Computing Water Power
Once you’ve determined Net Head and Design Flow, you can begin to estimate the power output from your hydro system. These computations are only rough estimates; consult with your turbine supplier for more accurate projections.
We begin by computing the theoretical power output from your water, before taking into consideration any efficiency losses in the turbine, drive system, and generator.
You can compute the Theoretical Power of your water supply as either Horsepower or Kilowatts using one of these formulas:
Theoretical Horsepower* (HP) = HEAD (feet) x FLOW (cfs)
Theoretical Kilowatts* (kW) = HEAD (feet) x FLOW (cfs)
* Note that these are Theoretical Power equations, which do not account for the inevitable efficiency losses that will occur at various points within your hydro system. The actual power output of your generator will be less, as we’ll discuss later.
A stream in New Zealand has 100 feet of HEAD, with 2 cubic feet per second (cfs) of FLOW. Applying our formula, we find that we should have about 17 theoretical kW available:
kW = 100 (feet) x 2 (cfs) = 16.93 Theoretical Kilowatts*
As you can see, both HEAD and FLOW have a linear effect on power. Double the head, and power doubles. Double the flow, and power doubles.
Also keep in mind that HEAD will remain constant once your system is installed; you can count on it year-round. It is also the least expensive way to increase power generation because it has minimal affect on turbine size. In contrast, FLOW will likely change over the course of a year, and it may not be cost-effective to size your hydro system for maximum, flood-level Flow. Always maximize Head, and work with your turbine supplier to determine the most practical Design Flow.
Accuracy is important! The design of your turbine revolves around your measurements of Head and Flow, and errors will directly impact the efficiency of your system. Take the time to measure Head and Flow accurately before you begin to evaluate hydro system components.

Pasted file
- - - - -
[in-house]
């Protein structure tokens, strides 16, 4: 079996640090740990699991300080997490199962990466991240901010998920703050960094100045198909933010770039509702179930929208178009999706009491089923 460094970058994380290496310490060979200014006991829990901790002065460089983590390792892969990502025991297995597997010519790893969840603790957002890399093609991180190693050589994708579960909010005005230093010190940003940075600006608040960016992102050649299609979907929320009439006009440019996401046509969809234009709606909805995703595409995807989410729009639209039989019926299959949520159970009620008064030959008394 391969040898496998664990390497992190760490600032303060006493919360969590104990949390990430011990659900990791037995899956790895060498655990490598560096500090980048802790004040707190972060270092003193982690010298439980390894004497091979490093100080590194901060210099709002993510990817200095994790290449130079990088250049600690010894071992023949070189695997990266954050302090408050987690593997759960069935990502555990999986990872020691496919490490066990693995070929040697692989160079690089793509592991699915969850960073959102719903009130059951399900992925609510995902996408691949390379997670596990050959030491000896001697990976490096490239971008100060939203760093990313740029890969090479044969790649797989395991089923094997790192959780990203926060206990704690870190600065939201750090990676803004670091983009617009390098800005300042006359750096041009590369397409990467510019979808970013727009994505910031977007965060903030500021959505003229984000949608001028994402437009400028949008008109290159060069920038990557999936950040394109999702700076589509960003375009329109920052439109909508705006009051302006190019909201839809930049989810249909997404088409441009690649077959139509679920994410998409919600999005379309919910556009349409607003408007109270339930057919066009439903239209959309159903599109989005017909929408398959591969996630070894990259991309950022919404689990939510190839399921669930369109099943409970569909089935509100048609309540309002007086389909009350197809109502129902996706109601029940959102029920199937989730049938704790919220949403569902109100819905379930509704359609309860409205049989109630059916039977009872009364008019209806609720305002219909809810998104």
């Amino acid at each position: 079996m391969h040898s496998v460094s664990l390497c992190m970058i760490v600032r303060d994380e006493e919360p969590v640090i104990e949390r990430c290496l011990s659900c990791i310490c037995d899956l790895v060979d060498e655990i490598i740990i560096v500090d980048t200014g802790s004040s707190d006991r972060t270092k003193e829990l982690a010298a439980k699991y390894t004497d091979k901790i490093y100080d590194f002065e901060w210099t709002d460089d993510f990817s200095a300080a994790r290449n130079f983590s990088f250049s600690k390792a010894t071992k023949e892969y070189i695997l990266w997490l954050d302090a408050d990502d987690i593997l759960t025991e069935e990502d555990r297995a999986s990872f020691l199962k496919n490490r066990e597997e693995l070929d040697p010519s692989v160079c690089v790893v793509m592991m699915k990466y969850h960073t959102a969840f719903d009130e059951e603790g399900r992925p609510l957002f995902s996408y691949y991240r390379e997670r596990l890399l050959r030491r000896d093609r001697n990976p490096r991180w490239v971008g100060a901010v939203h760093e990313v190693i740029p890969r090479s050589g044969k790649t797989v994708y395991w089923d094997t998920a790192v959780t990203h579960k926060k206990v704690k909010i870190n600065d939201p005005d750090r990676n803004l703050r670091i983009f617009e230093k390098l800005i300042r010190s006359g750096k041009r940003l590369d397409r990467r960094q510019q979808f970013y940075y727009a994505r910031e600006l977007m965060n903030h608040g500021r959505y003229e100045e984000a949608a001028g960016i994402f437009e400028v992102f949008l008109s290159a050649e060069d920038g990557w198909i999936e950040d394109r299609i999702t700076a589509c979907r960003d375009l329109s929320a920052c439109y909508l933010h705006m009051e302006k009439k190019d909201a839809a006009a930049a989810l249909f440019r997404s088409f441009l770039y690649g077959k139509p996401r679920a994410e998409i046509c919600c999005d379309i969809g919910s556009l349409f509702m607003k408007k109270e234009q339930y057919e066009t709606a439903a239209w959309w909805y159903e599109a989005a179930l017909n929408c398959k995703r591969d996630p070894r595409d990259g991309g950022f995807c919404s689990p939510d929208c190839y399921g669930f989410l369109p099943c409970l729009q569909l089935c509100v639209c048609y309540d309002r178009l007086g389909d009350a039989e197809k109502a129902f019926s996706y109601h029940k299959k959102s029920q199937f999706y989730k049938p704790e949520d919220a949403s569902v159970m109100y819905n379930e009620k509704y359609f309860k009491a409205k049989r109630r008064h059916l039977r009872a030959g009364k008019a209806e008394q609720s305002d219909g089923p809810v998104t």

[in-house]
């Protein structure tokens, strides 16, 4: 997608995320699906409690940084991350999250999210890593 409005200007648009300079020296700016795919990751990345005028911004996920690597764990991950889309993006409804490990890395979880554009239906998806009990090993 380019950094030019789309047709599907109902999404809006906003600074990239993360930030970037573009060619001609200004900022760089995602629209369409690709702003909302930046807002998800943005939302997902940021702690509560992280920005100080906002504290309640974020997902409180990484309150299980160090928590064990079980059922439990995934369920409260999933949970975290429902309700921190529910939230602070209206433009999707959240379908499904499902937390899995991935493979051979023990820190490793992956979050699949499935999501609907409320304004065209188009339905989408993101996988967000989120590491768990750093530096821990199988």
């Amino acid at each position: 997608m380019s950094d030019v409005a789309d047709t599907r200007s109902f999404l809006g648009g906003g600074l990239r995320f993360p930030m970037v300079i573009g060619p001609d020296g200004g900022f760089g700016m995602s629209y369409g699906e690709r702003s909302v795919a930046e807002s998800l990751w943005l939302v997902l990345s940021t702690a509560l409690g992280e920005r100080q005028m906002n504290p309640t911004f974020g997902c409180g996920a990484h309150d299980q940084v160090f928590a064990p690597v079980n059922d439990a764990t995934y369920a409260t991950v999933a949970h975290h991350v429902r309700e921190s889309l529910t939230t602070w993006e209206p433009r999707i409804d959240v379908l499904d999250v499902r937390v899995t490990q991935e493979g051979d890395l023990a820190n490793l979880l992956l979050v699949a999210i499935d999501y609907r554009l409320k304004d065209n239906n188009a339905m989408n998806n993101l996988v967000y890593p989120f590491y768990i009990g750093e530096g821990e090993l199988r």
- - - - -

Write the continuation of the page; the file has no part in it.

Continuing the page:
As noted earlier, the Theoretical Power calculations shown above represent a theoretical maximum, and the actual power output from your hydro system will be substantially less. In addition to the pipeline losses discussed earlier, small amounts of power will be lost through friction within the turbine, drive system, generator, and transmission lines.
Although some efficiency losses are inevitable, don’t underestimate the importance of good design. Efficient systems produce greater power output, often at a lower cost-per-watt. For example, a turbine system that is carefully matched to your Head and Flow may not cost any more than a less suitable design, but produce much greater efficiency. Other improvements, such as larger pipeline diameter or a better drive system, may yield enough added power to justify their higher cost.
Because of the many variables in system design, it is impossible to estimate efficiency without first knowing your Head and Flow. As a general guideline, however, you can expect a home-sized system generating direct AC power to operate at about 60% - 70% “water-to-wire” efficiency (measured between turbine input and generator output). Larger utility systems offer much better efficiencies. Smaller DC systems generally have lower efficiencies.
If you have accurate measurements for your Head and Flow, your turbine supplier should be able to provide some preliminary estimates of efficiency, as well as ideas for optimization.
The last important measurement is the length of your transmission line between your generator and the point of electrical usage. As with your pipeline, you can simply measure the distance along the route you plan to run your wiring.
Transmission lines are a lot like pipelines. Instead of moving water, they move electrical current, but the same fundamentals of friction losses apply. Longer transmission lines, smaller wires, and higher current all contribute to power loss through friction. You can minimize these losses, but the power you can actually use will always be somewhat less than what your generator is producing.
Power loss over transmission lines is most evident by a drop in voltage. As you use more power, you'll see the voltage drop and lights glow dimmer.
There are three ways to reduce, or compensate for, transmission line losses:
1. Shorten the transmission line
2. Use a larger wire
3. Increase the voltage on the transmission line
Shorter lines and larger wires will reduce line losses for any system. For very long runs, it may be appropriate to boost the voltage (via a transformer) for transmission, and then reduce it back to normal (via another transformer) at the point of usage. Boosting the voltage reduces the current necessary to produce the same amount of power, allowing the use of smaller wires.
Your turbine supplier can help you determine the best approach.
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